Natural selection in chemical evolution

Fernando, Chrisantha, and Jonathan Rowe. “Natural selection in chemical evolution.” Journal of theoretical biology 247, no. 1 (2007): 152-167.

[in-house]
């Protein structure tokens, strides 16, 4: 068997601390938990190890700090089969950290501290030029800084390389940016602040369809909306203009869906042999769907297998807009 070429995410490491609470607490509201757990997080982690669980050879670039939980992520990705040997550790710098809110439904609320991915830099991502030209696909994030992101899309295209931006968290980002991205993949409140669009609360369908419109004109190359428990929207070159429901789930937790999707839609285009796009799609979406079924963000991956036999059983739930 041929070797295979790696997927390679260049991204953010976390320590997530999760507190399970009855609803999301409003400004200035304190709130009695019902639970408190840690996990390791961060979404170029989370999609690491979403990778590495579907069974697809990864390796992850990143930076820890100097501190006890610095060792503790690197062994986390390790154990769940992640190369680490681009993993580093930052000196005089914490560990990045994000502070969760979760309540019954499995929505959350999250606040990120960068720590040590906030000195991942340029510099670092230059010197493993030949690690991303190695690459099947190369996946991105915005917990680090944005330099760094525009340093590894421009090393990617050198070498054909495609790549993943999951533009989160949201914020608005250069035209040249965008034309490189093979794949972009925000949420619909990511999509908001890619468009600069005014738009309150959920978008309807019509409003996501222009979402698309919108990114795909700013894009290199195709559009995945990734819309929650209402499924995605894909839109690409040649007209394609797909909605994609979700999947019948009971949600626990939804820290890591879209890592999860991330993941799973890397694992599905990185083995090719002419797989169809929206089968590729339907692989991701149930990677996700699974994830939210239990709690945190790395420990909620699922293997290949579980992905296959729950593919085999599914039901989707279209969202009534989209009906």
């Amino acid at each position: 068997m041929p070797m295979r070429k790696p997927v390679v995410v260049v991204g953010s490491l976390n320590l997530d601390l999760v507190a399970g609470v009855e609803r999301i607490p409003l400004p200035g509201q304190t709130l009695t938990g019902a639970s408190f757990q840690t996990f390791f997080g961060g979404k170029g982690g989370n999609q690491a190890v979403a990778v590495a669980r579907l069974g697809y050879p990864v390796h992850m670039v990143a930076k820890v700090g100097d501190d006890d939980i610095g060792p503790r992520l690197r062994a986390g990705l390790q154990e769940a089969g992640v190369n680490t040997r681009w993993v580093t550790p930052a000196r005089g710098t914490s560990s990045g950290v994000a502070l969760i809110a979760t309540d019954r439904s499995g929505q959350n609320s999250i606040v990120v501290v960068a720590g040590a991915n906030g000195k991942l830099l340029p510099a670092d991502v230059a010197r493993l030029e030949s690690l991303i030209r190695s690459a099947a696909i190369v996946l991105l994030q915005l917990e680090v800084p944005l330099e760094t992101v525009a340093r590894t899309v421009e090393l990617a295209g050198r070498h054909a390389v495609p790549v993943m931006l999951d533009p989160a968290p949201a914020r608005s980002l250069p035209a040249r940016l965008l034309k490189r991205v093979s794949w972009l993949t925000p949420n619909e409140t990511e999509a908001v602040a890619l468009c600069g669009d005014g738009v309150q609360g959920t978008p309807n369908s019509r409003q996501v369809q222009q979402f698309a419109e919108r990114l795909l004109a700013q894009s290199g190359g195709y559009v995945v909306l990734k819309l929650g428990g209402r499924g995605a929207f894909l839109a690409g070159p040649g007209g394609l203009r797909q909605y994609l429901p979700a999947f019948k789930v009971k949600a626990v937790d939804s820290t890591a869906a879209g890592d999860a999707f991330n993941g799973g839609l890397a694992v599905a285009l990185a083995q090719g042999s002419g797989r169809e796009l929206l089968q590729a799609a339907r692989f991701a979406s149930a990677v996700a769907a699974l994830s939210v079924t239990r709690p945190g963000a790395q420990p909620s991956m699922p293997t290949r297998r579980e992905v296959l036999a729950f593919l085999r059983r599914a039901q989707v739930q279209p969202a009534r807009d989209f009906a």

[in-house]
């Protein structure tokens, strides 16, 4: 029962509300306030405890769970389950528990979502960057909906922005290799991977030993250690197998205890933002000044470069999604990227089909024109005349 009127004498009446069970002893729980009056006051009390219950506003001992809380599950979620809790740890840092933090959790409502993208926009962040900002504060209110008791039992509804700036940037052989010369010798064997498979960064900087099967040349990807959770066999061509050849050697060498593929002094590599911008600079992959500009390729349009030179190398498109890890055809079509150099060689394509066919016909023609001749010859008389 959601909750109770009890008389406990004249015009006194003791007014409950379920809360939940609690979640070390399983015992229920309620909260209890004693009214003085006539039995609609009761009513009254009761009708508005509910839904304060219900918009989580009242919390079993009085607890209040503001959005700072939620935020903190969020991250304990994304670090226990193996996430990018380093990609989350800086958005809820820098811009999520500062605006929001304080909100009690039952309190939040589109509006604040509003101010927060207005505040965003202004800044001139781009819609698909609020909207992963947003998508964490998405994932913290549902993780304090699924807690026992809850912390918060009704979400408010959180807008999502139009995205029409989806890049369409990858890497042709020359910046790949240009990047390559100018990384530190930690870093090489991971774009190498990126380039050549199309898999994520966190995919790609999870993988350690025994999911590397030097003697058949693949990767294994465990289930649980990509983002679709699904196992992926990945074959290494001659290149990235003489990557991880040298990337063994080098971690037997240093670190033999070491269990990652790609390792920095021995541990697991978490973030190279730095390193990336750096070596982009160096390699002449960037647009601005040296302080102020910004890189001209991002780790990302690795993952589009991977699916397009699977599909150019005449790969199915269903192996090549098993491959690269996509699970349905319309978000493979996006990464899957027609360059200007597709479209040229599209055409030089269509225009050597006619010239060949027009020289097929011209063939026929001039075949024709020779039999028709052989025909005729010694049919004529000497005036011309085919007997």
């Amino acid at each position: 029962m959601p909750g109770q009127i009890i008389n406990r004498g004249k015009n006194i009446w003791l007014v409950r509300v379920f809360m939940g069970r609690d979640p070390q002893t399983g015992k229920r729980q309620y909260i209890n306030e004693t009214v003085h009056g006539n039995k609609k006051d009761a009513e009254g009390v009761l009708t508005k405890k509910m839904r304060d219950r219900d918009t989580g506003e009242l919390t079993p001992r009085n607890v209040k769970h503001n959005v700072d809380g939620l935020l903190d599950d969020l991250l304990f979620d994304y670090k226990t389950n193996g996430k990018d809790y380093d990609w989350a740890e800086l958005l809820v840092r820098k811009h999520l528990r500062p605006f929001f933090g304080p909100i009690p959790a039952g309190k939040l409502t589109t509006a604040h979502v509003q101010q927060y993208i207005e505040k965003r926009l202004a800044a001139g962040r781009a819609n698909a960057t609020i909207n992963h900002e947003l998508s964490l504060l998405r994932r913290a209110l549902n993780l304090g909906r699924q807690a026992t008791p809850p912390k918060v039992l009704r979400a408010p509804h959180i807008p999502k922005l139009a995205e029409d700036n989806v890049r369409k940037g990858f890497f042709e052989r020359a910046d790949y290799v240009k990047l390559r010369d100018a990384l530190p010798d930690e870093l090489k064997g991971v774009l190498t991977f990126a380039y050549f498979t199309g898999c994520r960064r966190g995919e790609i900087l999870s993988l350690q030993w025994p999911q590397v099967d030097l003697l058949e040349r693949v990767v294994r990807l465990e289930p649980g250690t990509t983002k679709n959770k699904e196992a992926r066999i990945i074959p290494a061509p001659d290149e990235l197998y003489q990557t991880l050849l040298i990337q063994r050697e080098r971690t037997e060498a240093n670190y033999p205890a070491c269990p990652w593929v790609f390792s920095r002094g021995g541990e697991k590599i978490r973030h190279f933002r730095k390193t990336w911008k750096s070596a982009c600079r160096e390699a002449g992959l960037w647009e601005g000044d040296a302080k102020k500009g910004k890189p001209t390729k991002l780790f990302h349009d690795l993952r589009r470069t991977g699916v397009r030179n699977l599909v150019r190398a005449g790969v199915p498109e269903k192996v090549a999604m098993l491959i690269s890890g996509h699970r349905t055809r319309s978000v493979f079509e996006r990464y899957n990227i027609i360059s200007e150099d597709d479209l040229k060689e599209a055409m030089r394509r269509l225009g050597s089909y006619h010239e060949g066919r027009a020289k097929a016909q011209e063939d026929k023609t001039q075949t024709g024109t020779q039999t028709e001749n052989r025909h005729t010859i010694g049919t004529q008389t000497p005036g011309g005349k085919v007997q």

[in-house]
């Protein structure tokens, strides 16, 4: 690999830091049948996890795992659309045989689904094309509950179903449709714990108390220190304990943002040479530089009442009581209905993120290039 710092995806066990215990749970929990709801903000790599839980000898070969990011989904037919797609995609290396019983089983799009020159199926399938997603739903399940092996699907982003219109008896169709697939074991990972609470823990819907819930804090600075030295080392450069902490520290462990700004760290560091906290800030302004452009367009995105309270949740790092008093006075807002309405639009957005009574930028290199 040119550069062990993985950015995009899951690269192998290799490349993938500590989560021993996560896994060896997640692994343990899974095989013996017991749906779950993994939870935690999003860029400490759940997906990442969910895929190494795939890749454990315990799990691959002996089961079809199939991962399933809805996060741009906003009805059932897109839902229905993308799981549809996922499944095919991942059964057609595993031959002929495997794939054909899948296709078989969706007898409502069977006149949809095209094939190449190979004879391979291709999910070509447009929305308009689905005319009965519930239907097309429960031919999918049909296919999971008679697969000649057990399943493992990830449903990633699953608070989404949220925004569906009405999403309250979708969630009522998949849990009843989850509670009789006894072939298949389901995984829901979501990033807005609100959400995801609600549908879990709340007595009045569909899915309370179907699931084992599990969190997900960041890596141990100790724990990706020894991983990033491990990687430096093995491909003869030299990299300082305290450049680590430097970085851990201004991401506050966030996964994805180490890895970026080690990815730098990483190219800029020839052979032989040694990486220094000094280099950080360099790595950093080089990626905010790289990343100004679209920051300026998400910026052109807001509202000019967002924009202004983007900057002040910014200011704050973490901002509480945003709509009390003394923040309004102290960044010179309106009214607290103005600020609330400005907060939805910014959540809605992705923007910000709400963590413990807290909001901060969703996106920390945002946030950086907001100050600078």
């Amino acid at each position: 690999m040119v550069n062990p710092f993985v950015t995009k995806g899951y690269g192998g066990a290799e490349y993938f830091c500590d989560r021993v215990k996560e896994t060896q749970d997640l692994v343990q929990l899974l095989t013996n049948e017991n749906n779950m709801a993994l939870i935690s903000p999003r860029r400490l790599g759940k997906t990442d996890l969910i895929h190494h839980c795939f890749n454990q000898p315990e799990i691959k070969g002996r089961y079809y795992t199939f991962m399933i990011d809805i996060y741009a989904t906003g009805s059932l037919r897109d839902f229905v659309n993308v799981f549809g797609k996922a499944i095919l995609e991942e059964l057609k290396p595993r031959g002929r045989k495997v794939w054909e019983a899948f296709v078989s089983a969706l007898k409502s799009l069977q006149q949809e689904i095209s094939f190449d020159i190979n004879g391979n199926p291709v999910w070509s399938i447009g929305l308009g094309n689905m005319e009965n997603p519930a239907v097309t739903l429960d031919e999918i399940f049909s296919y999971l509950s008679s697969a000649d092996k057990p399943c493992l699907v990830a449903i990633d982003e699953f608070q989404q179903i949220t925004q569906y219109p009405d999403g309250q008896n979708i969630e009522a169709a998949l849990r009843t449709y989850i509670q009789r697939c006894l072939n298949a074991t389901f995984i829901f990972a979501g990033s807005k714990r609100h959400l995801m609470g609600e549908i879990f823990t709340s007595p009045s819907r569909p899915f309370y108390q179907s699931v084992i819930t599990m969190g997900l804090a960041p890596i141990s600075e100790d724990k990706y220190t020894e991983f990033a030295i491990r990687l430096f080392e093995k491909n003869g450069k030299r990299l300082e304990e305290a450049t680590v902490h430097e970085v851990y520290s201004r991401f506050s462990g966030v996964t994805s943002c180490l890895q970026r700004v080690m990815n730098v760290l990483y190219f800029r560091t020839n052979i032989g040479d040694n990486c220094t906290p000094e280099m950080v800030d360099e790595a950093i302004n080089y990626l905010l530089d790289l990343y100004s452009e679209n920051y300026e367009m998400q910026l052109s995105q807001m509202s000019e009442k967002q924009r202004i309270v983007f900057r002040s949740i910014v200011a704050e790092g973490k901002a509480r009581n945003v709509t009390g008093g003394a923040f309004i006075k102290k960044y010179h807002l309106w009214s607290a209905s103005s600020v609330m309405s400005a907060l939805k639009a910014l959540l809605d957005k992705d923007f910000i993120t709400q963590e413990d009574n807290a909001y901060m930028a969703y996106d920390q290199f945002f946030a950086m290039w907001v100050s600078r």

We propose that chemical evolution can take place by natural selection if a geophysical process is capable of heterotrophic formation of liposomes that grow at some base rate, divide by external agitation, and are subject to stochastic chemical avalanches, in the absence of nucleotides or any monomers capable of modular heredity. We model this process using a simple hill-climbing algorithm, and an artificial chemistry that is unique in exhibiting conservation of mass and energy in an open thermodynamic system. Selection at the liposome level results in the stabilization of rarely occurring molecular autocatalysts that either catalyse or are consumed in reactions that confer liposome level fitness; typically they contribute in parallel to an increasingly conserved intermediary metabolism. Loss of competing autocatalysts can sometimes be adaptive. Steady-state energy flux by the individual increases due to the energetic demands of growth, but also of memory, i.e. maintaining variations in the chemical network. Self-organizing principles such as those proposed by Kauffman, Fontana, and Morowitz have been hypothesized as an ordering principle in chemical evolution, rather than chemical evolution by natural selection. We reject those notions as either logically flawed or at best insufficient in the absence of natural selection. Finally, a finite population model without elitism shows the practical evolutionary constraints for achieving chemical evolution by natural selection in the lab.

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